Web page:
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J Biosoc Sci. 2006 Jan;38(1):69-82. Epub 2005 Nov 3.

Urban health and pharmaceutical consumption in Delhi, India.

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Johns Hopkins University, USA.


This paper interrogates the routine and unproblematic use of terms such as 'self-medication' in biomedical and anthropological discourse. A typical depiction of the social factors that explain the practice of 'self-medication' in India is to put together the supply side factors (such as protection offered by the government for the production of generic drugs, especially in the small scale sector, and expansion of the number of drug store outlets), with the increasing demand for allopathic drugs. The paper provides an ethnographic account of the intricate connections between households and biomedical practitioners in urban neighbourhoods in Delhi. It breaks away from the conventional opposition drawn between the practices of physicians and the beliefs of their patients, and suggests that what constitutes the medical environments of these neighbourhoods is the product of medical practices, household economies and concepts of disease. Thus pharmaceutical use is determined as much by practices of dispensation and by how practitioners understand what constitutes therapy as by household understanding of the normal and the pathological. This paper uses both quantitative data and narrative interviews to provide an in-depth understanding of the circulation of pharmaceuticals within the life worlds of the urban poor.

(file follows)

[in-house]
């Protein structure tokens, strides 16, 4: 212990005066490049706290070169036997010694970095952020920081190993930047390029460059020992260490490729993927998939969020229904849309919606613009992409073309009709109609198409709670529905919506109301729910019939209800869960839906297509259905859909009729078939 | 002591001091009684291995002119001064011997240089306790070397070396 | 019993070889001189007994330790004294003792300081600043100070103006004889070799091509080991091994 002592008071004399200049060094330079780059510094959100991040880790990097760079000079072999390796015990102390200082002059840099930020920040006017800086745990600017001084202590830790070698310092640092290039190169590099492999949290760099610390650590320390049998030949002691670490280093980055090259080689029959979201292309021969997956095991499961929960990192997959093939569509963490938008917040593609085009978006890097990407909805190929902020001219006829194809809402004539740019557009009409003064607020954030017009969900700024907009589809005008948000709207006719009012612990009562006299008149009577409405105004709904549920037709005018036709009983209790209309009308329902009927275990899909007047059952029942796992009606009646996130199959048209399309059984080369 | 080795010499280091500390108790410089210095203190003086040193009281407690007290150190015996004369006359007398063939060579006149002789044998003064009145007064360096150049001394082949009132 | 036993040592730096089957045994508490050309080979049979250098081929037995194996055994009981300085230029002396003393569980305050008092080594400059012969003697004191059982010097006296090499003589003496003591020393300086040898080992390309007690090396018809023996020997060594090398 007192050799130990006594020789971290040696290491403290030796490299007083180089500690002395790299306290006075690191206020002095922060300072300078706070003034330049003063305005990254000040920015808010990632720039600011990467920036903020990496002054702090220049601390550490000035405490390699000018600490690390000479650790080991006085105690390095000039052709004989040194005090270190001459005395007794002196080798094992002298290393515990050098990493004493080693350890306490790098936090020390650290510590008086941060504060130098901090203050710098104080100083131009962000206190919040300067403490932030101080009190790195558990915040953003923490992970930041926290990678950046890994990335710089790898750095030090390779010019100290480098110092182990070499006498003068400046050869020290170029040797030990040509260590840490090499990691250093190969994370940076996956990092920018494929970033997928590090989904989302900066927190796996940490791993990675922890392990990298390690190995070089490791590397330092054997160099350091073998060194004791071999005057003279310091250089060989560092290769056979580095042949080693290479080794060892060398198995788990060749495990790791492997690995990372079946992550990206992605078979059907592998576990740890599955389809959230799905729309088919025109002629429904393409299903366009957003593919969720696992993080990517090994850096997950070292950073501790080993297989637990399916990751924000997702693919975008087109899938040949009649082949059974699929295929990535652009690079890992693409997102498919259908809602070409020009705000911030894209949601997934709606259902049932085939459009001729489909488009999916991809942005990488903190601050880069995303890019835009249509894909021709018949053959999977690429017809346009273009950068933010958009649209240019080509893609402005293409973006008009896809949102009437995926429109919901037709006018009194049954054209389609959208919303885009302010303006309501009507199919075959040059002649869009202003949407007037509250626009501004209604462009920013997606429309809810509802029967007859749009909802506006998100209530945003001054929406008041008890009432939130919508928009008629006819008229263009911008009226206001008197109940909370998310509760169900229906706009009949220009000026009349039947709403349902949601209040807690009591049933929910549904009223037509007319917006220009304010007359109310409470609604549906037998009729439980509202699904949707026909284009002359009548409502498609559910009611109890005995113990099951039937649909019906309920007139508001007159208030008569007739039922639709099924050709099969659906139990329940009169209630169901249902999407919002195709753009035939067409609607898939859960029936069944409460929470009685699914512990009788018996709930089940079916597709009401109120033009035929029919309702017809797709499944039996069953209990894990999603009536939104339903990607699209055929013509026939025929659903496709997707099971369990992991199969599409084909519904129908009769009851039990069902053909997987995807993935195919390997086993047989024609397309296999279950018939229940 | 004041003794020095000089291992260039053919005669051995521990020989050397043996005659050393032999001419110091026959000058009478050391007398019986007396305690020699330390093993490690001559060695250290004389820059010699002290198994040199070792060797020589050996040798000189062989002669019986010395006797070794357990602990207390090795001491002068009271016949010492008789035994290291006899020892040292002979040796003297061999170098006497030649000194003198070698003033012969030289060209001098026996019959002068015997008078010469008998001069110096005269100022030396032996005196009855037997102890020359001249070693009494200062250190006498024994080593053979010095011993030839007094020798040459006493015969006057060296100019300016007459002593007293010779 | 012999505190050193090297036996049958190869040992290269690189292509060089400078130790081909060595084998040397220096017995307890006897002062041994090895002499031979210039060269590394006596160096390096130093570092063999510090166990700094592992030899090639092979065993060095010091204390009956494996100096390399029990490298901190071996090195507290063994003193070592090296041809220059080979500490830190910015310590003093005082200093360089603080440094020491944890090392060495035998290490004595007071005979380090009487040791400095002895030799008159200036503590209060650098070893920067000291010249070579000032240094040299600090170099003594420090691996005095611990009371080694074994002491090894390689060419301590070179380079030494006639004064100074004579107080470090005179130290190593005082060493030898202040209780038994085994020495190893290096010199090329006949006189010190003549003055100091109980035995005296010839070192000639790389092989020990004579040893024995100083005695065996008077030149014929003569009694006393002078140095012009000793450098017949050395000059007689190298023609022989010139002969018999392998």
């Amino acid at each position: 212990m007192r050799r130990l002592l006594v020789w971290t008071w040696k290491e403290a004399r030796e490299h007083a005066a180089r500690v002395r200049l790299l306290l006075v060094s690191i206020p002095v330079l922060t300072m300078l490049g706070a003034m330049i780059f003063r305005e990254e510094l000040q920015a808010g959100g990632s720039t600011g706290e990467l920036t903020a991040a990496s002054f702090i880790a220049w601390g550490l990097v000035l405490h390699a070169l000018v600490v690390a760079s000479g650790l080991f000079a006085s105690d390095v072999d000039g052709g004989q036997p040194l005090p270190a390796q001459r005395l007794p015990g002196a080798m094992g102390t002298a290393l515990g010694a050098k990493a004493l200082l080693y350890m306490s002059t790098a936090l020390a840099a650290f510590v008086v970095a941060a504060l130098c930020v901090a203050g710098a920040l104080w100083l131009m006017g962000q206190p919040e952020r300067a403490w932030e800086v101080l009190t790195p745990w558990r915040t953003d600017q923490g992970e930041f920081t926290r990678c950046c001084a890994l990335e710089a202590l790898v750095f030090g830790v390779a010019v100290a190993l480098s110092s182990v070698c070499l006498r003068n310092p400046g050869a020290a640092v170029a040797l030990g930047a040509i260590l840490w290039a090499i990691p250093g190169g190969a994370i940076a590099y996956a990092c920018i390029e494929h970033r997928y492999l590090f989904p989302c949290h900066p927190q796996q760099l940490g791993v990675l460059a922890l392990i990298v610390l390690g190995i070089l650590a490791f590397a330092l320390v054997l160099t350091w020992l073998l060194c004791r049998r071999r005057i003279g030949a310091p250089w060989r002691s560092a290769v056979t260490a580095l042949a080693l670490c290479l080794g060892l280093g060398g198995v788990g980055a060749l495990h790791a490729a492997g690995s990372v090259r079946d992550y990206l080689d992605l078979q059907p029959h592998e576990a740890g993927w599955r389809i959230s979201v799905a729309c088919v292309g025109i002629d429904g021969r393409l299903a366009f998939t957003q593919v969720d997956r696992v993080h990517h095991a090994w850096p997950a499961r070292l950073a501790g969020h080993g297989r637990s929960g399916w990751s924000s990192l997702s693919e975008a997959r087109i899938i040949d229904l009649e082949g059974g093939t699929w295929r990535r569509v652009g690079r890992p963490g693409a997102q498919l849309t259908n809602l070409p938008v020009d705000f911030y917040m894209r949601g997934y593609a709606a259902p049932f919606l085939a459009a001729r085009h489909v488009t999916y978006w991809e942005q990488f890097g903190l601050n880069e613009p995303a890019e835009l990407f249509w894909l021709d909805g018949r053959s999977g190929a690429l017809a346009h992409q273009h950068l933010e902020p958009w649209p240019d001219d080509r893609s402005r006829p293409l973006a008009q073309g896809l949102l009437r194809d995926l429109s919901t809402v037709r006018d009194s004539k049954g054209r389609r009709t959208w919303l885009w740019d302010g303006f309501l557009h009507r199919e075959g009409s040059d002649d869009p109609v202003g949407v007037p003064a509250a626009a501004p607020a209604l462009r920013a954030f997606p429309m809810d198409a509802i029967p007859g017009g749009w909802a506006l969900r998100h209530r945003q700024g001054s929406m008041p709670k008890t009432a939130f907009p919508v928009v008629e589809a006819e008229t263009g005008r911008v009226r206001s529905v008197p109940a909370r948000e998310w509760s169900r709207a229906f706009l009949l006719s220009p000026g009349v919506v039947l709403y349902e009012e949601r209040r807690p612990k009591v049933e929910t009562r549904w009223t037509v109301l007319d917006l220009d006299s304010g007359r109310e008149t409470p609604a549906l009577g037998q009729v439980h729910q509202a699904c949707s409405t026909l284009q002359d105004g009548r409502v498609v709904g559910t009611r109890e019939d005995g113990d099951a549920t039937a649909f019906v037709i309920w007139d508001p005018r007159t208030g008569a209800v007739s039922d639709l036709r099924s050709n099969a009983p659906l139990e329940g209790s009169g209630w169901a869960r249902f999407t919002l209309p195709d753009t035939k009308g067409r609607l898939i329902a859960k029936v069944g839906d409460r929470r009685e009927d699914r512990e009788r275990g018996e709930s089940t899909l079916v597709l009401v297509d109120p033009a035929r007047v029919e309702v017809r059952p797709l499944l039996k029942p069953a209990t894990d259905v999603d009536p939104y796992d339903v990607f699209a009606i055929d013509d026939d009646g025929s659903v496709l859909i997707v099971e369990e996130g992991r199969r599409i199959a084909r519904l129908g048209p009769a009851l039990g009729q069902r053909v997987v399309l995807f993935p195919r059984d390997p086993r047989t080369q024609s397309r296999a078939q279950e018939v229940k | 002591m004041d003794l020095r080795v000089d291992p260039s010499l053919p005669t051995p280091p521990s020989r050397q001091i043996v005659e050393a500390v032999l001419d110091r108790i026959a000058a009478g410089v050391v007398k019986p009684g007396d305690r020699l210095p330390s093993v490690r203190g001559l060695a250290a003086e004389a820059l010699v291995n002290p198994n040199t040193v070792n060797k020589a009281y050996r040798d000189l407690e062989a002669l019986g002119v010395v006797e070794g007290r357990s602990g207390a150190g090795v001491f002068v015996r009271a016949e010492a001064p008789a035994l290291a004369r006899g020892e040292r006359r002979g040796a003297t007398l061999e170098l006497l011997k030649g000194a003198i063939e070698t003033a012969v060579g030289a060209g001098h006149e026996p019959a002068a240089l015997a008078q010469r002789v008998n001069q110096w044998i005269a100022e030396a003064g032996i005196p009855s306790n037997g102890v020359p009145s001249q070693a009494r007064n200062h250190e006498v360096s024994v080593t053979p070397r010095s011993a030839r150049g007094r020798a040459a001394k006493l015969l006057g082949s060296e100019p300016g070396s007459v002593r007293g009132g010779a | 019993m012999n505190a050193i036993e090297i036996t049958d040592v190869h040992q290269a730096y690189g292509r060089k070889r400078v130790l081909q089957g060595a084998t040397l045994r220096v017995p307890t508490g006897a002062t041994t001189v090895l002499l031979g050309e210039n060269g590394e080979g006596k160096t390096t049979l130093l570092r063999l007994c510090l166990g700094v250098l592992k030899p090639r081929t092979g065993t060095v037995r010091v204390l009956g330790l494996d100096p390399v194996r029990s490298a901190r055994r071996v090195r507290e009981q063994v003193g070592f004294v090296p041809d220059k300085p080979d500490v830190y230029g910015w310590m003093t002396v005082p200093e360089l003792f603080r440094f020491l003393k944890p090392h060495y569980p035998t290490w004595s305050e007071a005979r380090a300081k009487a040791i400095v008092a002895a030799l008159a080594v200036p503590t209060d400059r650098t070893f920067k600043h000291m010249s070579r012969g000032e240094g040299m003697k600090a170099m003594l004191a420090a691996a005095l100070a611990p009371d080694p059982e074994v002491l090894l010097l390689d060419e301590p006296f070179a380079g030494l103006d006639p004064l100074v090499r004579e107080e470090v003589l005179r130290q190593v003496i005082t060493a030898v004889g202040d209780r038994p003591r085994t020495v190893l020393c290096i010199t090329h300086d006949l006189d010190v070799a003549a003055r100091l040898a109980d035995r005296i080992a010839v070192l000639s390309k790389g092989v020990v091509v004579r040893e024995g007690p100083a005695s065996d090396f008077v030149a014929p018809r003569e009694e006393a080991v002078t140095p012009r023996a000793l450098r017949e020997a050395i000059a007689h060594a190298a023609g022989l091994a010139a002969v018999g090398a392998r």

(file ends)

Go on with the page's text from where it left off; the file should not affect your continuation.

[Indexed for MEDLINE]

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